Project financing documents will have many objectives but focus should always be placed initially on presenting a clear picture of the project, how funds will be allocated, and how interest and principle will be returned to investors. Mistakes made during this process can either delay funding or negate it altogether. Fortunately, many of these common mistakes can easily be avoided by prioritizing simplicity and common sense.
These avoidable mistakes include:
- Calculations that do not clearly define assumptions – This is a common issue in financial presentations that can be avoided by keeping formulas with all hard numbers separate from those in which assumptions are incorporated, followed by a clear definition of each category.
- Using formulas that only a math doctorate can follow – While it’s a given that a certain level of complexity will exist in any project, keeping things as simple as possible can eliminate lenders’ concerns that there are big issues hidden inside calculations that they can’t understand.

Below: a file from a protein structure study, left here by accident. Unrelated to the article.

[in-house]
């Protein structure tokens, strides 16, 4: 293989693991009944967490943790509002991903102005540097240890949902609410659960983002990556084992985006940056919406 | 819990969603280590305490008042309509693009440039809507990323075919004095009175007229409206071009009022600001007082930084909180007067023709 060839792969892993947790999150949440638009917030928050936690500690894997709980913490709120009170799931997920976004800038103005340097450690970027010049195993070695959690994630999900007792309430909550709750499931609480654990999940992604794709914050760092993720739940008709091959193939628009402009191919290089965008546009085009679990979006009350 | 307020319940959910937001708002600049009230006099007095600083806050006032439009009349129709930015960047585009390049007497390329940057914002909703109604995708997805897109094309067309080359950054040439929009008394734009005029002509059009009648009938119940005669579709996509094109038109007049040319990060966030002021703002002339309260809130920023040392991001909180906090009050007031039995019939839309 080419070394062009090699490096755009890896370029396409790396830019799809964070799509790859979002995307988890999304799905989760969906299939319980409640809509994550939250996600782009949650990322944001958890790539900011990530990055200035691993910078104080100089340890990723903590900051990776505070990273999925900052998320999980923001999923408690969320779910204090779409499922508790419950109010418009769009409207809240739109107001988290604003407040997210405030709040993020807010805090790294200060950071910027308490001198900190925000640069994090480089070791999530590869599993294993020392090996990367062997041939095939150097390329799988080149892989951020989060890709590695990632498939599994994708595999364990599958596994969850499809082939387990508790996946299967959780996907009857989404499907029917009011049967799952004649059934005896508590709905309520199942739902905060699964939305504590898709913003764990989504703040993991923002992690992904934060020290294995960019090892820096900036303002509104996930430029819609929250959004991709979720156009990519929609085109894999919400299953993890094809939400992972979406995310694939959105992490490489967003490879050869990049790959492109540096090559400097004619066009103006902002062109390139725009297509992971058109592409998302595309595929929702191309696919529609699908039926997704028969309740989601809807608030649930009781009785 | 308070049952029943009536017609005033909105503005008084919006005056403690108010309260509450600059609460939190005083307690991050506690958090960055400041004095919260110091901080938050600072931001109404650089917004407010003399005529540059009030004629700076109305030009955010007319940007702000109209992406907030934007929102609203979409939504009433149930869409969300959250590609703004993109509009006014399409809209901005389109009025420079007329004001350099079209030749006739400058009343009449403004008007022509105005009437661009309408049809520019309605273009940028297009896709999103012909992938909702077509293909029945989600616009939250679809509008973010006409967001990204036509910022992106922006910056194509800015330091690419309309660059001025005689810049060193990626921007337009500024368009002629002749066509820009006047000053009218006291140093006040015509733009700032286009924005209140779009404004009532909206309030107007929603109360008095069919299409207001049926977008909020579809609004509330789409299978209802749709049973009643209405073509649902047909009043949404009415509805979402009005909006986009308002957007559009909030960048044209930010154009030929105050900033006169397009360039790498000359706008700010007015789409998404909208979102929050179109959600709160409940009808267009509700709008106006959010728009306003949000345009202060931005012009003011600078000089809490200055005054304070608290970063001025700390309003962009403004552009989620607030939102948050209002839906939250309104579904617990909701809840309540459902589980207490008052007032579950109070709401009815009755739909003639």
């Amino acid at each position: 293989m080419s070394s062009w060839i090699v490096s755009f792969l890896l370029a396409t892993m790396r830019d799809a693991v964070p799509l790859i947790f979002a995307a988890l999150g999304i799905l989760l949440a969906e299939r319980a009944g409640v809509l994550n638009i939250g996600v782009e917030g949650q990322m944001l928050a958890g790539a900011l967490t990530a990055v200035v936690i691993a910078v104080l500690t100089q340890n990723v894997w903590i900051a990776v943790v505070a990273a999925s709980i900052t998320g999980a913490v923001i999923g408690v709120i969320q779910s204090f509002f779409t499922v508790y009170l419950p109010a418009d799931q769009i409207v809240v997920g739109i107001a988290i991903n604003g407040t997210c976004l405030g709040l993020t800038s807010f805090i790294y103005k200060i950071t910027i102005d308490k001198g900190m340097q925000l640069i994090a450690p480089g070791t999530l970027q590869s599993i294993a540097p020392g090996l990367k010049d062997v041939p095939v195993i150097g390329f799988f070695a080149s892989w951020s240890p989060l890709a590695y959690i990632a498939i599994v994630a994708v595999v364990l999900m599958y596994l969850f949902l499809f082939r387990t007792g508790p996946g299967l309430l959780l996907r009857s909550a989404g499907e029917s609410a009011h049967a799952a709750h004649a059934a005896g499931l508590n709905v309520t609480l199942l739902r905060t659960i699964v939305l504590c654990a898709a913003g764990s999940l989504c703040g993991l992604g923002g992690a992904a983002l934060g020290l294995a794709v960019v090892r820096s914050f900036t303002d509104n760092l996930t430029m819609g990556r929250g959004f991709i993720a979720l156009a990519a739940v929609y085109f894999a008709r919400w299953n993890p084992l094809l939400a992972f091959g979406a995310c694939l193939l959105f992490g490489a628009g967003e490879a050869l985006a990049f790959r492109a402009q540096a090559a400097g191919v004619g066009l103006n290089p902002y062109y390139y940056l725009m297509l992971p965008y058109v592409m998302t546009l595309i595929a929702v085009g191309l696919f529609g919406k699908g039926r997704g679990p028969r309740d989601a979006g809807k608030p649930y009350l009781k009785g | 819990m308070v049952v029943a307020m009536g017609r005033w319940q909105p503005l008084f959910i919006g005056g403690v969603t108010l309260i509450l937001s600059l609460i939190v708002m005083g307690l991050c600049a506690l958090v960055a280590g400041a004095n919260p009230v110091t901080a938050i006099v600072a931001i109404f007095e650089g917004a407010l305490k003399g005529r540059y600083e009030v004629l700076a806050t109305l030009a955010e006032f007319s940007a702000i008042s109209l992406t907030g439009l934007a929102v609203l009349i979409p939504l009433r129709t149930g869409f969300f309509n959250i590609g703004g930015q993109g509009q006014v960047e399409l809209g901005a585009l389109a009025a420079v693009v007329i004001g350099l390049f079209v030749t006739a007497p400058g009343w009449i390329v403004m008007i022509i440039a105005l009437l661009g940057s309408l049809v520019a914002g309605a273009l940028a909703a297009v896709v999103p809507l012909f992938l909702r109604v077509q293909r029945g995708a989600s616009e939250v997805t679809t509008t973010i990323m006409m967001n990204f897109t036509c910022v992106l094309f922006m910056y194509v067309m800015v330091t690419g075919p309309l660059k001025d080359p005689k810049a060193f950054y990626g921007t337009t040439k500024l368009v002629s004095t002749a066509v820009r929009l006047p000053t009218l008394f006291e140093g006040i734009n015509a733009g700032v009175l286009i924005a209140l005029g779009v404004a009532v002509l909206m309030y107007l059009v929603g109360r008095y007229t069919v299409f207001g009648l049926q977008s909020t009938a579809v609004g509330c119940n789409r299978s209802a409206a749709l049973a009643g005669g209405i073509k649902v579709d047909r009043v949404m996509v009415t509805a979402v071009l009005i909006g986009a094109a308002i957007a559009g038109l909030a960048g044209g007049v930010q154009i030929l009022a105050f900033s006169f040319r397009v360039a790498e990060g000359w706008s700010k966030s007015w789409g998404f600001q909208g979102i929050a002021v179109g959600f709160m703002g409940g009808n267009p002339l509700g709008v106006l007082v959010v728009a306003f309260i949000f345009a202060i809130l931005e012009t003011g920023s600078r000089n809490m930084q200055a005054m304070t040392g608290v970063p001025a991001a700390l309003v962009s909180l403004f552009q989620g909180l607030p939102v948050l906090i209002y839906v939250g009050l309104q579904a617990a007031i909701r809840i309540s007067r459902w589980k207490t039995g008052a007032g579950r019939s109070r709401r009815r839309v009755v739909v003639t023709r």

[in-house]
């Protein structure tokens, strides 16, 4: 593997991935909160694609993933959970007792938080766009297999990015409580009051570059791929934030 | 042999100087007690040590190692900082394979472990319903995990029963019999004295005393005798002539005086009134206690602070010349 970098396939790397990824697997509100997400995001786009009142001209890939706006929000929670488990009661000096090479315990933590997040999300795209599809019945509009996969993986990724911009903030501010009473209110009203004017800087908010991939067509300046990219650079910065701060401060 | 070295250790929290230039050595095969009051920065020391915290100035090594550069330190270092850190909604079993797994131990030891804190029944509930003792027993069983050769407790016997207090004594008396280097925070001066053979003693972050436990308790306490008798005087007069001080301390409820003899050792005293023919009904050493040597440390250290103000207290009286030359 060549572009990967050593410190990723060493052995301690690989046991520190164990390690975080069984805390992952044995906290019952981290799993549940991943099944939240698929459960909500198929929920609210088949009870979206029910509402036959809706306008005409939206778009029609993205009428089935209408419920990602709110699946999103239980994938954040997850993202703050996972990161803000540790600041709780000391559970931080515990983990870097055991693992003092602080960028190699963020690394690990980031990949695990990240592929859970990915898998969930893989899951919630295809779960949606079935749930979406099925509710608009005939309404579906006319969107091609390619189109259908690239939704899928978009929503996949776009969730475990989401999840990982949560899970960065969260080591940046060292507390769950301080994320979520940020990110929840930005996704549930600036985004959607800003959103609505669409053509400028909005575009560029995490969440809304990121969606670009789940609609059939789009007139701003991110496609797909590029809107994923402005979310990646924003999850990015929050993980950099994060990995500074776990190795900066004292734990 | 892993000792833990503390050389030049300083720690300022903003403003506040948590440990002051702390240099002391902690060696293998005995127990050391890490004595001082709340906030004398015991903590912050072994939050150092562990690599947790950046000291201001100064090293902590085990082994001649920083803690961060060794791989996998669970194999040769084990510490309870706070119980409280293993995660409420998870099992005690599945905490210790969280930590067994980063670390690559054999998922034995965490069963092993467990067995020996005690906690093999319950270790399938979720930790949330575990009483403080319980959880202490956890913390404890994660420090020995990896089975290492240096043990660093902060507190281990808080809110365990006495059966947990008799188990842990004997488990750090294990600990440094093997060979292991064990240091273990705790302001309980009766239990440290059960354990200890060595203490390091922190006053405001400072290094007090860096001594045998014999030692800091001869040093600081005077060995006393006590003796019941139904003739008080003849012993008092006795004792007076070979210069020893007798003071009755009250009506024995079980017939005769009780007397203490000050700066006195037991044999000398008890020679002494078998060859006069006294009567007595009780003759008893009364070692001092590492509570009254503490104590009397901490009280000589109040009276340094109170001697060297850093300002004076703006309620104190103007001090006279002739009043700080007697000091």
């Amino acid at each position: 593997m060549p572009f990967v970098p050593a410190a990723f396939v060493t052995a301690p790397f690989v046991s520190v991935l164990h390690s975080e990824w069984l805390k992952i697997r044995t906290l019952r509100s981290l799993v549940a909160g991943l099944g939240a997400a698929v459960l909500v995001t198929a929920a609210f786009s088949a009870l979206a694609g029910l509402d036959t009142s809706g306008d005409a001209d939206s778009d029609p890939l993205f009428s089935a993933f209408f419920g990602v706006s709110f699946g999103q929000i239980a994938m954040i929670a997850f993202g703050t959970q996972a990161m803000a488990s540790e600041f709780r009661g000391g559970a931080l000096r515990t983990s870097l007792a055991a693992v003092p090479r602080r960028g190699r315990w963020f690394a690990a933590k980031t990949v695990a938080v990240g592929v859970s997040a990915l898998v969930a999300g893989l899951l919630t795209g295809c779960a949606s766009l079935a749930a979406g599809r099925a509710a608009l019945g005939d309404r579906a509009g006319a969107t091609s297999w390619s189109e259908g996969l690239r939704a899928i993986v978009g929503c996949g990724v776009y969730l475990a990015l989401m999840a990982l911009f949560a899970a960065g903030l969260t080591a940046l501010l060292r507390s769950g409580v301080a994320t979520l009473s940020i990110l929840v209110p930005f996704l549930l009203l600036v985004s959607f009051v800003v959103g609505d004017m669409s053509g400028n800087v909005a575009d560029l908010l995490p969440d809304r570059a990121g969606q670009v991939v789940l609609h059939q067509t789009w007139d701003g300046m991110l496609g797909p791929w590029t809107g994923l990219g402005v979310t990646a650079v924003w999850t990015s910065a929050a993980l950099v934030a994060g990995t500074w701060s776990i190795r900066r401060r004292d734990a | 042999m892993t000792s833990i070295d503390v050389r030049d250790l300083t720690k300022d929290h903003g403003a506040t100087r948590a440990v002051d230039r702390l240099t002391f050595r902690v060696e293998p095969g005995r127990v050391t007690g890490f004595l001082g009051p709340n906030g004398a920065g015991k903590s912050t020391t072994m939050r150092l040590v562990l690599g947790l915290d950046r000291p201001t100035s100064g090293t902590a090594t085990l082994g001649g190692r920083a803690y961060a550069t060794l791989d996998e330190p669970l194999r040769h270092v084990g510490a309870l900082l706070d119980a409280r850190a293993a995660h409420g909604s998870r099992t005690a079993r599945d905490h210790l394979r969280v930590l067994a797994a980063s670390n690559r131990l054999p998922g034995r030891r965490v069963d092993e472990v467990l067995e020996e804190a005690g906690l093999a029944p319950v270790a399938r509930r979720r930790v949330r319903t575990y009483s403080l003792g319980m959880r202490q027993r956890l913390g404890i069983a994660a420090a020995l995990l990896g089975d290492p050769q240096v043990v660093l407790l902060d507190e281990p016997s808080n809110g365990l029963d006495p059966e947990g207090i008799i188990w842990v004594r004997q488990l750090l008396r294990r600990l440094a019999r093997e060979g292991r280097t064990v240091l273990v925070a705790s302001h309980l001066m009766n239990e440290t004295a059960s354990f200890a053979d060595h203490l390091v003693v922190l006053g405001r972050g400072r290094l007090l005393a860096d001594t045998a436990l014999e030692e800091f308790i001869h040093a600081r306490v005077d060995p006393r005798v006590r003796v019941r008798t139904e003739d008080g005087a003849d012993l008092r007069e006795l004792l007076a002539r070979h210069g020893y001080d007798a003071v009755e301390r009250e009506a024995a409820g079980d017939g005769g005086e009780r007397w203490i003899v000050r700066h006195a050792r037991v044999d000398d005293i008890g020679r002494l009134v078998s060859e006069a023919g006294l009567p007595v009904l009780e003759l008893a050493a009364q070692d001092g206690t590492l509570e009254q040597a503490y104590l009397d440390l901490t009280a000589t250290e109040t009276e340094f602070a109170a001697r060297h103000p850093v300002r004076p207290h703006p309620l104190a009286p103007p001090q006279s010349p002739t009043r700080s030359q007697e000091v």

- Basing the presentation on rosy forecasts – There is often a high degree of enthusiasm behind a new project but putting forth a presentation that focuses only on the positives will have lenders looking for the door. Instead, present an even-handed summary in which both risks and rewards are defined.
- Omitting risk analysis/mitigation for the project – Funding for a project will not occur without a thorough assessment of project risks and the planned responses should risk events materialize. This analysis should also prioritize project risks and list the resources that will be dedicated to the mitigation of specific risks.
- Presenting a proposal that is not an executive summary – A three to five page executive summary allows for a prospective lender/investor to get a feel for a project within a few minutes rather than the hours it could take to sort through a full prospectus-type document. Without an accompanying executive summary, a prospectus can sit at the bottom of an inbox indefinitely.
In project financing, keeping things as simple as possible most often wins the race. As executed by the team led by Dmitrij Harder at Solvo Group, presenting a clear picture while avoiding the mistakes listed above can build interest quickly and get projects funded.